By Tammy Flanagan
October 15, 2010I need to apologize upfront to my Federal Employees Retirement System readers this week. I know about 80 percent of government workers now are covered under FERS, but I didn't want to miss an opportunity to share a golden opportunity with my Civil Service Retirement System readers. Both FERS and CSRS employees can save pre-tax dollars in the Thrift Savings Plan, but CSRS employees also have access to another program for saving after-tax dollars called Voluntary Contributions.
I've written about Voluntary Contributions in the past (the last time was in May 2009), but I wanted to devote one more week to this subject since there have been some recent clarifications that I want to bring to your attention.
What It Is
Let's start with a definition: Voluntary Contributions is a savings program open to current employees (and recently retired employees who are awaiting the final processing of their retirement request) covered by CSRS and CSRS Offset. Employees can contribute up to 10 percent of their lifetime federal salaries to this account during their careers. These contributions can be made on a regular basis, sporadically, or all at once. Contributions must be made in multiples of $25.
Putting money into Voluntary Contributions is very similar to making a deposit to a bank account. The money is safe (it is protected by the full faith and credit of the federal government) and earns interest. The 2010 interest rate is 3.125 percent -- the same as in the Civil Service Trust Fund. The interest credited to voluntary contributions accounts is compounded annually on Dec. 31. While you're contributing after-tax dollars, the interest grows tax-deferred and your investment is safe.
To set up a Voluntary Contributions account, you will need an SF 2804 form. You can fill it out online, but the form itself must be printed on paper and submitted to a retirement specialist in your human resources office. The specialist will complete the agency certification section and submit the form to the Office of Personnel Management for you.
If you are planning to retire within the next three to four months, you can include the completed SF 2804 with your retirement application package. If you already have left federal service and are waiting for your retirement to be approved, then you can send your application directly to OPM's Retirement Operations Center at P.O. Box 45, Boyers, Pa., 16017-0045. No agency certification is necessary at this point. If your retirement claim already has been finalized, then you are not eligible to make Voluntary Contributions deposits.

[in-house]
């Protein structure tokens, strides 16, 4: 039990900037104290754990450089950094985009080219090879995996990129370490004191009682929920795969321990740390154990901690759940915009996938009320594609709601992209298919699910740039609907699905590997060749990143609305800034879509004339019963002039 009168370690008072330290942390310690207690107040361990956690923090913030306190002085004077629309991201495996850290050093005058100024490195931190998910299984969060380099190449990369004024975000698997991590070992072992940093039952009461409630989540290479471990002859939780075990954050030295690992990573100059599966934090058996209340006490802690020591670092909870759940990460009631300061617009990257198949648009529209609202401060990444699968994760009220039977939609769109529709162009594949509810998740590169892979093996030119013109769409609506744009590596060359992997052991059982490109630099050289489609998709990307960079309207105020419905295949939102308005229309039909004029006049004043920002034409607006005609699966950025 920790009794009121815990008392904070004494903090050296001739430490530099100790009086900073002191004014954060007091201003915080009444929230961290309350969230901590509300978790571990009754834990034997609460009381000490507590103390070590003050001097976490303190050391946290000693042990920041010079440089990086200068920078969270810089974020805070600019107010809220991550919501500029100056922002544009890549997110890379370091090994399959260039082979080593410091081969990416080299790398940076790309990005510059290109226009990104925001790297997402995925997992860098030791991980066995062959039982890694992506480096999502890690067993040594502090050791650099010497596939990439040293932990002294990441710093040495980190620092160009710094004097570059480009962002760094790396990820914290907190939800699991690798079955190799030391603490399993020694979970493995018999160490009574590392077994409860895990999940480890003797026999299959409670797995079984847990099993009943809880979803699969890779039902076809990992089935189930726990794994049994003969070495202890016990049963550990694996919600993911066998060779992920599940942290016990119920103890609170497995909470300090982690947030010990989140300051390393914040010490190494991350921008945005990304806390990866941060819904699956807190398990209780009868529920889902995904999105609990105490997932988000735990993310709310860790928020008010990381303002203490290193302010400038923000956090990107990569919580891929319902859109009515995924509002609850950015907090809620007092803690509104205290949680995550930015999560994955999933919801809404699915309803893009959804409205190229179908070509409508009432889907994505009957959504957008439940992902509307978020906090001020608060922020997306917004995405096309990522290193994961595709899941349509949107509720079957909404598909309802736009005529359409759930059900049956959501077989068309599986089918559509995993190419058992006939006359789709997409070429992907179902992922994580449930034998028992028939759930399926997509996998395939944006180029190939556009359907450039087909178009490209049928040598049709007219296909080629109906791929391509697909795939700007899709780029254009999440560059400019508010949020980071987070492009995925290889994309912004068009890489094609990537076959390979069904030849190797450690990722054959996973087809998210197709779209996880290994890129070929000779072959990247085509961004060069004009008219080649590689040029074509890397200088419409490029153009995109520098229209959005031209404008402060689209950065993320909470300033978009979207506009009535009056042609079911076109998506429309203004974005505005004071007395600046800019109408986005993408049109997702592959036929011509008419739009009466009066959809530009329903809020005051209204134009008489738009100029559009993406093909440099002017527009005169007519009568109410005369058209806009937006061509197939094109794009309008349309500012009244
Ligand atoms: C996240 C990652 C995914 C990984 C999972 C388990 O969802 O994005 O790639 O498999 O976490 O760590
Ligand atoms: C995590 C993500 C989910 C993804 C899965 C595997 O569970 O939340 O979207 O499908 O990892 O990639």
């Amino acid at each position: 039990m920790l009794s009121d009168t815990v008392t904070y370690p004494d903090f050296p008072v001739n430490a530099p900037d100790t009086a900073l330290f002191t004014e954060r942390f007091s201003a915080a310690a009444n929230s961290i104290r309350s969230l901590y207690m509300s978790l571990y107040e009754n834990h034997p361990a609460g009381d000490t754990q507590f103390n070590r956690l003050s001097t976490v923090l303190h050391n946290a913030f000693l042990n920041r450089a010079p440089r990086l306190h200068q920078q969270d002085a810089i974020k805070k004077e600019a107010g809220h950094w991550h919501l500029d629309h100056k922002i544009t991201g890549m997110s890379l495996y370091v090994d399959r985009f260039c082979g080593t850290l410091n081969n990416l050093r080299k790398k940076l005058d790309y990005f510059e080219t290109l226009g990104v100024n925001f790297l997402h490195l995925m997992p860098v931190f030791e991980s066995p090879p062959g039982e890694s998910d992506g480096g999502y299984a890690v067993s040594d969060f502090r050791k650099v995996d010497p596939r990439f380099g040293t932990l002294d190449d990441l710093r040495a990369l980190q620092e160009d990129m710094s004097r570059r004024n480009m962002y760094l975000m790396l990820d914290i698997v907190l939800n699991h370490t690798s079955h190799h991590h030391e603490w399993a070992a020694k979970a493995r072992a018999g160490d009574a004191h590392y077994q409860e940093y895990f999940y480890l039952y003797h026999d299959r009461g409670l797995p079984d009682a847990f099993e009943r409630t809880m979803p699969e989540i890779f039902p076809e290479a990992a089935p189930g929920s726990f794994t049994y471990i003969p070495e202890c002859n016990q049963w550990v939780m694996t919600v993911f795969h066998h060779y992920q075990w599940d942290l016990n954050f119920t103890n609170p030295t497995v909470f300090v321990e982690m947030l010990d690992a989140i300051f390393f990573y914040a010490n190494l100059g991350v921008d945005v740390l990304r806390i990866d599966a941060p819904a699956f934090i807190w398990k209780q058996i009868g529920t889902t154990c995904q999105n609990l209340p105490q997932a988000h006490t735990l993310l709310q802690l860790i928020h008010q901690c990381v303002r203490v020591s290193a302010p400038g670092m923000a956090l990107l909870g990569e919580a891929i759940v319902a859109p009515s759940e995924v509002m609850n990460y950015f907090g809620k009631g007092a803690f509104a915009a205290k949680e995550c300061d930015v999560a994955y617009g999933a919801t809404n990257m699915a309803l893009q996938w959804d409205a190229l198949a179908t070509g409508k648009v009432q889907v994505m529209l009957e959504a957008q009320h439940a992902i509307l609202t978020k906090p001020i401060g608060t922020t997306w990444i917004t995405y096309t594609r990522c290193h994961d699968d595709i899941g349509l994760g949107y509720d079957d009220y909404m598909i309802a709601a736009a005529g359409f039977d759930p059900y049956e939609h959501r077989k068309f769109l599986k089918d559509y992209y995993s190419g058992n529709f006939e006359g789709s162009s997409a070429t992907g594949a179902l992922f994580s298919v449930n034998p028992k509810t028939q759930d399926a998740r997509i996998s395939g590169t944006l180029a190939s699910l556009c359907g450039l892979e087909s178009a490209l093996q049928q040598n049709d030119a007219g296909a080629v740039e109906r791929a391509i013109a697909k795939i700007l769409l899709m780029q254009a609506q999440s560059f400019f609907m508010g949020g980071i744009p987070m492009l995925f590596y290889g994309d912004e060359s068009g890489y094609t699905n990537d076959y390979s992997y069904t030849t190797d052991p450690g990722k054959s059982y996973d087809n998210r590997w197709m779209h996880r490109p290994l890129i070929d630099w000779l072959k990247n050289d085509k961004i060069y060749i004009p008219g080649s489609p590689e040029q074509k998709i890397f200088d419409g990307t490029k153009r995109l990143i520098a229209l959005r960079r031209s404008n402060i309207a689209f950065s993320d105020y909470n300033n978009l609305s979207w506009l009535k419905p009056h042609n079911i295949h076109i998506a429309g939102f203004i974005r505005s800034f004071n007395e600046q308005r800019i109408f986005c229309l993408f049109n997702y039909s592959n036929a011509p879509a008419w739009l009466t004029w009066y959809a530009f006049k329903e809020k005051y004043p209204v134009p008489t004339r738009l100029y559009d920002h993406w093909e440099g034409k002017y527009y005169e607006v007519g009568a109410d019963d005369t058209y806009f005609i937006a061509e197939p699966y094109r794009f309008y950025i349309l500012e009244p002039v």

One caveat: If you owe money to the retirement fund for nondeduction service (service that was not subject to civil service retirement withholding, such as temporary service), or refunded civil service retirement contributions, you won't be permitted to participate in Voluntary Contributions unless you pay your deposit, or redeposit the refunded contributions.
You are permitted only one withdrawal from Voluntary Contributions, and it must be for the full amount of the account. The withdrawal is made using form RI 38-124. The form was revised in July to clarify your withdrawal options. Those options are:
Why Is This So Cool?
OPM offers a fact sheet on Voluntary Contributions, and provides more detailed guidance in Chapter 31 of the CSRS and FERS Handbook.
Earlier this week, Bob Leins and I discussed Roth conversion opportunities and the Voluntary Contributions plan on "For Your Benefit" at Federal News Radio. You can listen to an archived version of the show and download an extensive handout accompanying the program.
Federal News Radio columnist and radio personality Mike Causey also gave me the opportunity to discuss this subject on his show earlier this week. You also can listen to the archived version of that show.
Tammy Flanagan is the senior benefits director for the National Institute of Transition Planning Inc., which conducts federal retirement planning workshops and seminars. She has spent 25 years helping federal employees take charge of their retirement by understanding their benefits.
By Tammy Flanagan
October 15, 2010